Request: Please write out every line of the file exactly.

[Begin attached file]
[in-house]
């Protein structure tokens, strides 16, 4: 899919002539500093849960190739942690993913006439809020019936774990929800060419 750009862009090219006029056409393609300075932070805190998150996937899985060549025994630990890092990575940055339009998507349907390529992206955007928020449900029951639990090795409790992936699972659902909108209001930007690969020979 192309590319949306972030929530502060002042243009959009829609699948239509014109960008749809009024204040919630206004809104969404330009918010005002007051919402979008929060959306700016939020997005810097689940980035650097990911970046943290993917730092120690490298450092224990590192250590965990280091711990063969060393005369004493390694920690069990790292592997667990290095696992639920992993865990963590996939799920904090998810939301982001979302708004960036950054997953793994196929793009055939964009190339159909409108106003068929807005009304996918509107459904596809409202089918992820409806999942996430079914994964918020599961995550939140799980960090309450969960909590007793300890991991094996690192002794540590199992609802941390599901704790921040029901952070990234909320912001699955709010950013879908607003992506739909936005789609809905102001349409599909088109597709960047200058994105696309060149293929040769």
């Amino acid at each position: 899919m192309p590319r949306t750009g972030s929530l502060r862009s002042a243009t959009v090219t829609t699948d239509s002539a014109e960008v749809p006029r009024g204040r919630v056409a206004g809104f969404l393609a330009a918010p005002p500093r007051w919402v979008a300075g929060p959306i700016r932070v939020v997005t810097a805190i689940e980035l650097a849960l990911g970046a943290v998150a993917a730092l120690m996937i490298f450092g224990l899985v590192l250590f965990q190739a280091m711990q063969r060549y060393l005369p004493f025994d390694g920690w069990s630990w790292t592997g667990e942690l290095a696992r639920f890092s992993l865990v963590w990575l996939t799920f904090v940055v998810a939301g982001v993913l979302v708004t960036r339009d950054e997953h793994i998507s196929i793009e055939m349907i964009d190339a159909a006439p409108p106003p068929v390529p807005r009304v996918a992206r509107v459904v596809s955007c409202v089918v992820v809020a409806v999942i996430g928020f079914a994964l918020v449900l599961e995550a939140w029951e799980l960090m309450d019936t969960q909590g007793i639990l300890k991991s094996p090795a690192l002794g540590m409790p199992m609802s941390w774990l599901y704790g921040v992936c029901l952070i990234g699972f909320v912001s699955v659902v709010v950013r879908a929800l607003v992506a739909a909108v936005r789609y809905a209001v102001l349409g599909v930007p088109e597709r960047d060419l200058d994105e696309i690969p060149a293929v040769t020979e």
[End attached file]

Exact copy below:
[in-house]
């Protein structure tokens, strides 16, 4: 899919002539500093849960190739942690993913006439809020019936774990929800060419 750009862009090219006029056409393609300075932070805190998150996937899985060549025994630990890092990575940055339009998507349907390529992206955007928020449900029951639990090795409790992936699972659902909108209001930007690969020979 192309590319949306972030929530502060002042243009959009829609699948239509014109960008749809009024204040919630206004809104969404330009918010005002007051919402979008929060959306700016939020997005810097689940980035650097990911970046943290993917730092120690490298450092224990590192250590965990280091711990063969060393005369004493390694920690069990790292592997667990290095696992639920992993865990963590996939799920904090998810939301982001979302708004960036950054997953793994196929793009055939964009190339159909409108106003068929807005009304996918509107459904596809409202089918992820409806999942996430079914994964918020599961995550939140799980960090309450969960909590007793300890991991094996690192002794540590199992609802941390599901704790921040029901952070990234909320912001699955709010950013879908607003992506739909936005789609809905102001349409599909088109597709960047200058994105696309060149293929040769």
């Amino acid at each position: 899919m192309p590319r949306t750009g972030s929530l502060r862009s002042a243009t959009v090219t829609t699948d239509s002539a014109e960008v749809p006029r009024g204040r919630v056409a206004g809104f969404l393609a330009a918010p005002p500093r007051w919402v979008a300075g929060p959306i700016r932070v939020v997005t810097a805190i689940e980035l650097a849960l990911g970046a943290v998150a993917a730092l120690m996937i490298f450092g224990l899985v590192l250590f965990q190739a280091m711990q063969r060549y060393l005369p004493f025994d390694g920690w069990s630990w790292t592997g667990e942690l290095a696992r639920f890092s992993l865990v963590w990575l996939t799920f904090v940055v998810a939301g982001v993913l979302v708004t960036r339009d950054e997953h793994i998507s196929i793009e055939m349907i964009d190339a159909a006439p409108p106003p068929v390529p807005r009304v996918a992206r509107v459904v596809s955007c409202v089918v992820v809020a409806v999942i996430g928020f079914a994964l918020v449900l599961e995550a939140w029951e799980l960090m309450d019936t969960q909590g007793i639990l300890k991991s094996p090795a690192l002794g540590m409790p199992m609802s941390w774990l599901y704790g921040v992936c029901l952070i990234g699972f909320v912001s699955v659902v709010v950013r879908a929800l607003v992506a739909a909108v936005r789609y809905a209001v102001l349409g599909v930007p088109e597709r960047d060419l200058d994105e696309i690969p060149a293929v040769t020979e």